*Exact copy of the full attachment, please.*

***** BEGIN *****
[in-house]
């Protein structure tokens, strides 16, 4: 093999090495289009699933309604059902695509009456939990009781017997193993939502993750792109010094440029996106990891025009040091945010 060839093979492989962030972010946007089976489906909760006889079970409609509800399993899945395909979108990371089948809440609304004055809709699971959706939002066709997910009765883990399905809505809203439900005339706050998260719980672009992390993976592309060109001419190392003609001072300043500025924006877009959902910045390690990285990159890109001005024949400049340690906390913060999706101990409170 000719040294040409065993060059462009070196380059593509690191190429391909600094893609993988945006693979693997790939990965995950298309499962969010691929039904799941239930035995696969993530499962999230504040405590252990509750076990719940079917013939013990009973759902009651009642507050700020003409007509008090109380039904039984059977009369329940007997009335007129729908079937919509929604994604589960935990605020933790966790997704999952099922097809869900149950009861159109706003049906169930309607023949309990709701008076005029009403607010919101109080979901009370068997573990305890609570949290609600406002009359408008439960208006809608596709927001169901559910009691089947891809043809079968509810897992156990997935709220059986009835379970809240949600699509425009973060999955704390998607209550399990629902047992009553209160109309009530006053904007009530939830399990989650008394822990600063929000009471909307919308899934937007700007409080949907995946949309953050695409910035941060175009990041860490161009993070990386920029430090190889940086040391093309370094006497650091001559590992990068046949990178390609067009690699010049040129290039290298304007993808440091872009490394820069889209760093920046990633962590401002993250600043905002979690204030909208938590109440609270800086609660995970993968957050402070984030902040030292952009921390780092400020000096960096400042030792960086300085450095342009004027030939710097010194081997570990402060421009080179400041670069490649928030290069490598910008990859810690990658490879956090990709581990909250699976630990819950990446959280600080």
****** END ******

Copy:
[in-house]
């Protein structure tokens, strides 16, 4: 093999090495289009699933309604059902695509009456939990009781017997193993939502993750792109010094440029996106990891025009040091945010 060839093979492989962030972010946007089976489906909760006889079970409609509800399993899945395909979108990371089948809440609304004055809709699971959706939002066709997910009765883990399905809505809203439900005339706050998260719980672009992390993976592309060109001419190392003609001072300043500025924006877009959902910045390690990285990159890109001005024949400049340690906390913060999706101990409170 000719040294040409065993060059462009070196380059593509690191190429391909600094893609993988945006693979693997790939990965995950298309499962969010691929039904799941239930035995696969993530499962999230504040405590252990509750076990719940079917013939013990009973759902009651009642507050700020003409007509008090109380039904039984059977009369329940007997009335007129729908079937919509929604994604589960935990605020933790966790997704999952099922097809869900149950009861159109706003049906169930309607023949309990709701008076005029009403607010919101109080979901009370068997573990305890609570949290609600406002009359408008439960208006809608596709927001169901559910009691089947891809043809079968509810897992156990997935709220059986009835379970809240949600699509425009973060999955704390998607209550399990629902047992009553209160109309009530006053904007009530939830399990989650008394822990600063929000009471909307919308899934937007700007409080949907995946949309953050695409910035941060175009990041860490161009993070990386920029430090190889940086040391093309370094006497650091001559590992990068046949990178390609067009690699010049040129290039290298304007993808440091872009490394820069889209760093920046990633962590401002993250600043905002979690204030909208938590109440609270800086609660995970993968957050402070984030902040030292952009921390780092400020000096960096400042030792960086300085450095342009004027030939710097010194081997570990402060421009080179400041670069490649928030290069490598910008990859810690990658490879956090990709581990909250699976630990819950990446959280600080």